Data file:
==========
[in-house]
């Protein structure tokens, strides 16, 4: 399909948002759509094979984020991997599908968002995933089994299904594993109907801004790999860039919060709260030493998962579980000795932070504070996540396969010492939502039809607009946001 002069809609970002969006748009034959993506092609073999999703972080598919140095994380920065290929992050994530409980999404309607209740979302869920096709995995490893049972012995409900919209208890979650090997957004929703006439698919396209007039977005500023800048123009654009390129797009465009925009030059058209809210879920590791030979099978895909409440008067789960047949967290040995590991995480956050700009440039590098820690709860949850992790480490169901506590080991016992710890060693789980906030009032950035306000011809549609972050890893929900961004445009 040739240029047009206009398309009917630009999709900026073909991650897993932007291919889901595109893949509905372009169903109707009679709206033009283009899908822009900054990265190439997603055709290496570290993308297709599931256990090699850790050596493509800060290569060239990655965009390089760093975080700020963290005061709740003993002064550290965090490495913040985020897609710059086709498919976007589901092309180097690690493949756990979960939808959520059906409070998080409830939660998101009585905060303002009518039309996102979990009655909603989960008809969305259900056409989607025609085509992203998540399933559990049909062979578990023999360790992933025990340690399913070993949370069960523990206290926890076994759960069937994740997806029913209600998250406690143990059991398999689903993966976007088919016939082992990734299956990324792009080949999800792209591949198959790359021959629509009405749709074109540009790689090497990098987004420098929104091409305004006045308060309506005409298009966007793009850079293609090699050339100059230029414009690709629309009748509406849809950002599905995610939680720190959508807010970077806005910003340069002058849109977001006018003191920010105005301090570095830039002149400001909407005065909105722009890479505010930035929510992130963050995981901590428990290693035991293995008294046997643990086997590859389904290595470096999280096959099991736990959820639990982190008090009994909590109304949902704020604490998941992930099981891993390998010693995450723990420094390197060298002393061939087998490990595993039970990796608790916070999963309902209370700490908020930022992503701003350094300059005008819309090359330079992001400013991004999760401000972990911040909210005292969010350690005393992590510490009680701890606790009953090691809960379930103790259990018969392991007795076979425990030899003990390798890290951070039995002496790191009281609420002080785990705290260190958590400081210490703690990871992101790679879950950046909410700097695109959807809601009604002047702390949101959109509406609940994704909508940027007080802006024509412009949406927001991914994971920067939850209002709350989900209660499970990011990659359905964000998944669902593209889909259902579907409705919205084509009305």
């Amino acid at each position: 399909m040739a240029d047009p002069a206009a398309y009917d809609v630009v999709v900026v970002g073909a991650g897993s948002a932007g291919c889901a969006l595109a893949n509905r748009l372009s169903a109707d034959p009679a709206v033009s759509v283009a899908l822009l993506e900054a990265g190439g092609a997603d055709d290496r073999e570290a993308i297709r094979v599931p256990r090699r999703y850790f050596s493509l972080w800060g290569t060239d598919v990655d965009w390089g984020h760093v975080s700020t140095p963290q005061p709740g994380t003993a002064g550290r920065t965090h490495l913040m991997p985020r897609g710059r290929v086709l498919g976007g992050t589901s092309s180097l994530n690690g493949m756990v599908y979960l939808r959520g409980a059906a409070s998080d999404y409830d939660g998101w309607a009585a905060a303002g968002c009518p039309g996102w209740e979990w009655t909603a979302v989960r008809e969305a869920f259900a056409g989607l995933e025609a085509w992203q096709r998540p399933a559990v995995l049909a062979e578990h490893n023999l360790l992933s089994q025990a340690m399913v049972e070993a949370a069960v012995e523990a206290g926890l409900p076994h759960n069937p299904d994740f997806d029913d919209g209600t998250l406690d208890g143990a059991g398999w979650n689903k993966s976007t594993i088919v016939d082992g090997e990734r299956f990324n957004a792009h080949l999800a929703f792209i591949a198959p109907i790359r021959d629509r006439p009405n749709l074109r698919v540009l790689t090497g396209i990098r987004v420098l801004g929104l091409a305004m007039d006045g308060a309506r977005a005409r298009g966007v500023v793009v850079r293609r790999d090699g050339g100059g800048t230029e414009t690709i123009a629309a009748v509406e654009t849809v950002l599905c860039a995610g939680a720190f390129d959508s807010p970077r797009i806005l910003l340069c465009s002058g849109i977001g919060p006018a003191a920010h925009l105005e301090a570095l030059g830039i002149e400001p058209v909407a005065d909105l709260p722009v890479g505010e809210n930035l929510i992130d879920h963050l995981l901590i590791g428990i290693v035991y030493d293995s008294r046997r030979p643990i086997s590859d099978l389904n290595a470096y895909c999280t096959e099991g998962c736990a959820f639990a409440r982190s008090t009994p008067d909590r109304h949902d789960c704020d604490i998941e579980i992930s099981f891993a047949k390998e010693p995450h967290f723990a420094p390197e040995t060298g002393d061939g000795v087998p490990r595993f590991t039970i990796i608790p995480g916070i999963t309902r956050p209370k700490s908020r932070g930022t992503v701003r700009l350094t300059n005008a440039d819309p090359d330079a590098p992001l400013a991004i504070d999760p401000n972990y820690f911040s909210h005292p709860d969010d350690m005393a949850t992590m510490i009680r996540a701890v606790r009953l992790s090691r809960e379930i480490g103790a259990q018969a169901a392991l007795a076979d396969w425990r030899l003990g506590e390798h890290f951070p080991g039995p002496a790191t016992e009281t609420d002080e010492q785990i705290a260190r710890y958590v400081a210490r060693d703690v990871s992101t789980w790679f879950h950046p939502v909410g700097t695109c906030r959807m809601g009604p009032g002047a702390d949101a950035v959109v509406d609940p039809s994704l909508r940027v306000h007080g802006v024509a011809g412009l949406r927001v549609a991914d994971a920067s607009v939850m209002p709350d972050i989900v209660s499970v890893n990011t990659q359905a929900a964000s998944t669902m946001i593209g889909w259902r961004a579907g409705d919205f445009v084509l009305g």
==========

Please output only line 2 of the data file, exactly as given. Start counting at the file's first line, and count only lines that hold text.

């Protein structure tokens, strides 16, 4: 399909948002759509094979984020991997599908968002995933089994299904594993109907801004790999860039919060709260030493998962579980000795932070504070996540396969010492939502039809607009946001 002069809609970002969006748009034959993506092609073999999703972080598919140095994380920065290929992050994530409980999404309607209740979302869920096709995995490893049972012995409900919209208890979650090997957004929703006439698919396209007039977005500023800048123009654009390129797009465009925009030059058209809210879920590791030979099978895909409440008067789960047949967290040995590991995480956050700009440039590098820690709860949850992790480490169901506590080991016992710890060693789980906030009032950035306000011809549609972050890893929900961004445009 040739240029047009206009398309009917630009999709900026073909991650897993932007291919889901595109893949509905372009169903109707009679709206033009283009899908822009900054990265190439997603055709290496570290993308297709599931256990090699850790050596493509800060290569060239990655965009390089760093975080700020963290005061709740003993002064550290965090490495913040985020897609710059086709498919976007589901092309180097690690493949756990979960939808959520059906409070998080409830939660998101009585905060303002009518039309996102979990009655909603989960008809969305259900056409989607025609085509992203998540399933559990049909062979578990023999360790992933025990340690399913070993949370069960523990206290926890076994759960069937994740997806029913209600998250406690143990059991398999689903993966976007088919016939082992990734299956990324792009080949999800792209591949198959790359021959629509009405749709074109540009790689090497990098987004420098929104091409305004006045308060309506005409298009966007793009850079293609090699050339100059230029414009690709629309009748509406849809950002599905995610939680720190959508807010970077806005910003340069002058849109977001006018003191920010105005301090570095830039002149400001909407005065909105722009890479505010930035929510992130963050995981901590428990290693035991293995008294046997643990086997590859389904290595470096999280096959099991736990959820639990982190008090009994909590109304949902704020604490998941992930099981891993390998010693995450723990420094390197060298002393061939087998490990595993039970990796608790916070999963309902209370700490908020930022992503701003350094300059005008819309090359330079992001400013991004999760401000972990911040909210005292969010350690005393992590510490009680701890606790009953090691809960379930103790259990018969392991007795076979425990030899003990390798890290951070039995002496790191009281609420002080785990705290260190958590400081210490703690990871992101790679879950950046909410700097695109959807809601009604002047702390949101959109509406609940994704909508940027007080802006024509412009949406927001991914994971920067939850209002709350989900209660499970990011990659359905964000998944669902593209889909259902579907409705919205084509009305």